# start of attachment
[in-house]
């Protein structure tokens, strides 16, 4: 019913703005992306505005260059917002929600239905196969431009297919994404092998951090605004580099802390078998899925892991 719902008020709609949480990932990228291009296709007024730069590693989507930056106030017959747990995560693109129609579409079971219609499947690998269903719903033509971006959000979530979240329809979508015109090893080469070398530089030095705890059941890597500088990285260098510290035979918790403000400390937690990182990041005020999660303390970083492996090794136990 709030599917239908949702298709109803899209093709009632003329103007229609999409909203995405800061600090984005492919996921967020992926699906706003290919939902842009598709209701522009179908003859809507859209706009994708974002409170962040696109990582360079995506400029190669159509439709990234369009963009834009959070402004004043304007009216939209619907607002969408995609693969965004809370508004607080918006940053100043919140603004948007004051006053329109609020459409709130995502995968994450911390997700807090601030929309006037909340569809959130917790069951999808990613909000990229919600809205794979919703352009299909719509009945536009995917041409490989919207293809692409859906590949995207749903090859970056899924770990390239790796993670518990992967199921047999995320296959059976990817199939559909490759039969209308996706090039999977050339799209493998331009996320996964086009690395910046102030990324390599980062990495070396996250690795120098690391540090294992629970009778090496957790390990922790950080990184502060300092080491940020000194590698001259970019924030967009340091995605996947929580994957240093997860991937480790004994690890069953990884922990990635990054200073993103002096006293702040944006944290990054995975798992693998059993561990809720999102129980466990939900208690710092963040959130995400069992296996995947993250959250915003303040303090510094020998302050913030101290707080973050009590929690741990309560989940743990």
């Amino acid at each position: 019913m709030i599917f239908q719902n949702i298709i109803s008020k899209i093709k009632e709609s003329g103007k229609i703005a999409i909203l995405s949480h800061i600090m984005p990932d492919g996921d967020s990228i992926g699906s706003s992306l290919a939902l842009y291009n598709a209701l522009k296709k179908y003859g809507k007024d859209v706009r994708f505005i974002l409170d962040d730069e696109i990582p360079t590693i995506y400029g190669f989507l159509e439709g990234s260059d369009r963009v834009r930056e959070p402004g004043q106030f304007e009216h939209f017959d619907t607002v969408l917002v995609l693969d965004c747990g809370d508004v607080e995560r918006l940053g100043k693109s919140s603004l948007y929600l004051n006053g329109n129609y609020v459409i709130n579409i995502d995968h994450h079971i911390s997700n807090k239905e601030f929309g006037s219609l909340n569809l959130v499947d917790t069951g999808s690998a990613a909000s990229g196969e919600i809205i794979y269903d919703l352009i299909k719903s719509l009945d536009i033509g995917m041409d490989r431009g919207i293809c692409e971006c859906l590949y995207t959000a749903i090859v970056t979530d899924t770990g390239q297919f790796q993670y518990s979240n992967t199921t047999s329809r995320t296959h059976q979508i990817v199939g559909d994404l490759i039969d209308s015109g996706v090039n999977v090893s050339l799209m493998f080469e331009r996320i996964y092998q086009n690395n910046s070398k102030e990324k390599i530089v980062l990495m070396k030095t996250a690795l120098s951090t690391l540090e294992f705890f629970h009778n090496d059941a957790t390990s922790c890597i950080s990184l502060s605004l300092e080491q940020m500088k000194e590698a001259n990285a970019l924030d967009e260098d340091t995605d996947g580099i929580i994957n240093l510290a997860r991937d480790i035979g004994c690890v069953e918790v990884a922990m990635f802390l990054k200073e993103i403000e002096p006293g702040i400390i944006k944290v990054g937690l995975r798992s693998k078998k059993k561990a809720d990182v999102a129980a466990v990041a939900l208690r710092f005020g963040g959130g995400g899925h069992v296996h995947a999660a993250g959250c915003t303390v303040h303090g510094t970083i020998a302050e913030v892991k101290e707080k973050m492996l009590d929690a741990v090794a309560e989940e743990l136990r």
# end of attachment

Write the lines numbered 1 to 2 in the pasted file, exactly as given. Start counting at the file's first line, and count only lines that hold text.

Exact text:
[in-house]
């Protein structure tokens, strides 16, 4: 019913703005992306505005260059917002929600239905196969431009297919994404092998951090605004580099802390078998899925892991 719902008020709609949480990932990228291009296709007024730069590693989507930056106030017959747990995560693109129609579409079971219609499947690998269903719903033509971006959000979530979240329809979508015109090893080469070398530089030095705890059941890597500088990285260098510290035979918790403000400390937690990182990041005020999660303390970083492996090794136990 709030599917239908949702298709109803899209093709009632003329103007229609999409909203995405800061600090984005492919996921967020992926699906706003290919939902842009598709209701522009179908003859809507859209706009994708974002409170962040696109990582360079995506400029190669159509439709990234369009963009834009959070402004004043304007009216939209619907607002969408995609693969965004809370508004607080918006940053100043919140603004948007004051006053329109609020459409709130995502995968994450911390997700807090601030929309006037909340569809959130917790069951999808990613909000990229919600809205794979919703352009299909719509009945536009995917041409490989919207293809692409859906590949995207749903090859970056899924770990390239790796993670518990992967199921047999995320296959059976990817199939559909490759039969209308996706090039999977050339799209493998331009996320996964086009690395910046102030990324390599980062990495070396996250690795120098690391540090294992629970009778090496957790390990922790950080990184502060300092080491940020000194590698001259970019924030967009340091995605996947929580994957240093997860991937480790004994690890069953990884922990990635990054200073993103002096006293702040944006944290990054995975798992693998059993561990809720999102129980466990939900208690710092963040959130995400069992296996995947993250959250915003303040303090510094020998302050913030101290707080973050009590929690741990309560989940743990």